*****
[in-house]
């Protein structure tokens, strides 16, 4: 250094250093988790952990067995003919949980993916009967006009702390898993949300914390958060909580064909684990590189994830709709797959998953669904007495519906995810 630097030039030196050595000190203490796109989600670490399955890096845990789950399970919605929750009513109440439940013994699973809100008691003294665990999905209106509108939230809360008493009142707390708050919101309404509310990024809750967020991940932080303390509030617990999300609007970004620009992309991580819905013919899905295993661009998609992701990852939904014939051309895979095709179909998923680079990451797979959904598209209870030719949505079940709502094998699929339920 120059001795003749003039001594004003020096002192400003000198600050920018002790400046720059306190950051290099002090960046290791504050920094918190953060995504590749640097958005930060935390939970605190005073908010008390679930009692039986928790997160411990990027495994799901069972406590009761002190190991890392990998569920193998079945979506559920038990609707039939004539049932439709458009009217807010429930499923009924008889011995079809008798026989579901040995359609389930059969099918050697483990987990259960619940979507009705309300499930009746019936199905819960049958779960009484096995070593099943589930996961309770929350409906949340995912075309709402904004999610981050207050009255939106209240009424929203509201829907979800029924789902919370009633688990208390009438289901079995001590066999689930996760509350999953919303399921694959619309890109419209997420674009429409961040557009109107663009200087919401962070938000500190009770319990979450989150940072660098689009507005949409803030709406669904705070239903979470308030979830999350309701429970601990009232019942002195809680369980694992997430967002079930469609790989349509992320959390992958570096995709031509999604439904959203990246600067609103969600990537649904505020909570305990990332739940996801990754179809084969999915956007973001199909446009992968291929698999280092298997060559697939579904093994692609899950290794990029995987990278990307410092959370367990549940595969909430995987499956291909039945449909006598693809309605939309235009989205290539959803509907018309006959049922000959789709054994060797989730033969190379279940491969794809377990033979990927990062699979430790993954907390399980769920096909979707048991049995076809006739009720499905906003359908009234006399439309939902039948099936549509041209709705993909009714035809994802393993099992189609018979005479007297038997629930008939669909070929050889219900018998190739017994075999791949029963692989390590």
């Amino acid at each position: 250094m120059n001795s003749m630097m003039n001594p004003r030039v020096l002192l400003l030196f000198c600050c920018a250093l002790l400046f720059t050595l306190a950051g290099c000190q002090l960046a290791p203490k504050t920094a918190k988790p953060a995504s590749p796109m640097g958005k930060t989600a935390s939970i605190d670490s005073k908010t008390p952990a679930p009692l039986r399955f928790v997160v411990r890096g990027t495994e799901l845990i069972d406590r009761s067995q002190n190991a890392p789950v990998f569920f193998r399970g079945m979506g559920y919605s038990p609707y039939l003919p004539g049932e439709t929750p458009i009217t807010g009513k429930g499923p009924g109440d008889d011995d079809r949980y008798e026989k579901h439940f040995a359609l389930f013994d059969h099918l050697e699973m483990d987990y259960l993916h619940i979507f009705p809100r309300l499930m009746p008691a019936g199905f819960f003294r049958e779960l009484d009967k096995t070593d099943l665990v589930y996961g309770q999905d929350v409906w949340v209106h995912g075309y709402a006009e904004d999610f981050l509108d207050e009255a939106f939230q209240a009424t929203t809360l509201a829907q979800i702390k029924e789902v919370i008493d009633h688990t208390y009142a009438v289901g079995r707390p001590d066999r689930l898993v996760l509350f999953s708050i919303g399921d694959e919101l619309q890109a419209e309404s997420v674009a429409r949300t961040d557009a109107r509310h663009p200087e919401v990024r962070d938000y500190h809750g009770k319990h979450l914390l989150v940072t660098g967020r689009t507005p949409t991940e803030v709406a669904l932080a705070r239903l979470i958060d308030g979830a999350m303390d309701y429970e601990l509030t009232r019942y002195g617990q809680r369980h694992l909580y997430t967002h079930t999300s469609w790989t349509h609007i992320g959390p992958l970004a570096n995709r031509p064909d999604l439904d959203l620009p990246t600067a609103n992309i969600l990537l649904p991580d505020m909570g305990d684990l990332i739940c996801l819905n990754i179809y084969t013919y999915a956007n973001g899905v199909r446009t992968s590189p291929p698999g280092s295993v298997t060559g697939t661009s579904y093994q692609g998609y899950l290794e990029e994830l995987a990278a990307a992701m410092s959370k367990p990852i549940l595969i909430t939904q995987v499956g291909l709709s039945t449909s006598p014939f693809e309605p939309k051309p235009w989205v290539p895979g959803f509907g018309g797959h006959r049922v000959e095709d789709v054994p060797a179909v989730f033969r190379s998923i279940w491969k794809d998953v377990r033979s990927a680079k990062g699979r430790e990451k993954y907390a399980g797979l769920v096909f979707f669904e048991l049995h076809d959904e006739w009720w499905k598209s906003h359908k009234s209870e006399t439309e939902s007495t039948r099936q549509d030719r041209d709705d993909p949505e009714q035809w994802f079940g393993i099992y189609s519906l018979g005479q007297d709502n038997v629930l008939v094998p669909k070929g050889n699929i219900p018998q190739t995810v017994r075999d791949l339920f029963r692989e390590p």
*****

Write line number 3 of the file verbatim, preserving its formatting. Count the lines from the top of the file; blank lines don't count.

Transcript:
């Amino acid at each position: 250094m120059n001795s003749m630097m003039n001594p004003r030039v020096l002192l400003l030196f000198c600050c920018a250093l002790l400046f720059t050595l306190a950051g290099c000190q002090l960046a290791p203490k504050t920094a918190k988790p953060a995504s590749p796109m640097g958005k930060t989600a935390s939970i605190d670490s005073k908010t008390p952990a679930p009692l039986r399955f928790v997160v411990r890096g990027t495994e799901l845990i069972d406590r009761s067995q002190n190991a890392p789950v990998f569920f193998r399970g079945m979506g559920y919605s038990p609707y039939l003919p004539g049932e439709t929750p458009i009217t807010g009513k429930g499923p009924g109440d008889d011995d079809r949980y008798e026989k579901h439940f040995a359609l389930f013994d059969h099918l050697e699973m483990d987990y259960l993916h619940i979507f009705p809100r309300l499930m009746p008691a019936g199905f819960f003294r049958e779960l009484d009967k096995t070593d099943l665990v589930y996961g309770q999905d929350v409906w949340v209106h995912g075309y709402a006009e904004d999610f981050l509108d207050e009255a939106f939230q209240a009424t929203t809360l509201a829907q979800i702390k029924e789902v919370i008493d009633h688990t208390y009142a009438v289901g079995r707390p001590d066999r689930l898993v996760l509350f999953s708050i919303g399921d694959e919101l619309q890109a419209e309404s997420v674009a429409r949300t961040d557009a109107r509310h663009p200087e919401v990024r962070d938000y500190h809750g009770k319990h979450l914390l989150v940072t660098g967020r689009t507005p949409t991940e803030v709406a669904l932080a705070r239903l979470i958060d308030g979830a999350m303390d309701y429970e601990l509030t009232r019942y002195g617990q809680r369980h694992l909580y997430t967002h079930t999300s469609w790989t349509h609007i992320g959390p992958l970004a570096n995709r031509p064909d999604l439904d959203l620009p990246t600067a609103n992309i969600l990537l649904p991580d505020m909570g305990d684990l990332i739940c996801l819905n990754i179809y084969t013919y999915a956007n973001g899905v199909r446009t992968s590189p291929p698999g280092s295993v298997t060559g697939t661009s579904y093994q692609g998609y899950l290794e990029e994830l995987a990278a990307a992701m410092s959370k367990p990852i549940l595969i909430t939904q995987v499956g291909l709709s039945t449909s006598p014939f693809e309605p939309k051309p235009w989205v290539p895979g959803f509907g018309g797959h006959r049922v000959e095709d789709v054994p060797a179909v989730f033969r190379s998923i279940w491969k794809d998953v377990r033979s990927a680079k990062g699979r430790e990451k993954y907390a399980g797979l769920v096909f979707f669904e048991l049995h076809d959904e006739w009720w499905k598209s906003h359908k009234s209870e006399t439309e939902s007495t039948r099936q549509d030719r041209d709705d993909p949505e009714q035809w994802f079940g393993i099992y189609s519906l018979g005479q007297d709502n038997v629930l008939v094998p669909k070929g050889n699929i219900p018998q190739t995810v017994r075999d791949l339920f029963r692989e390590p």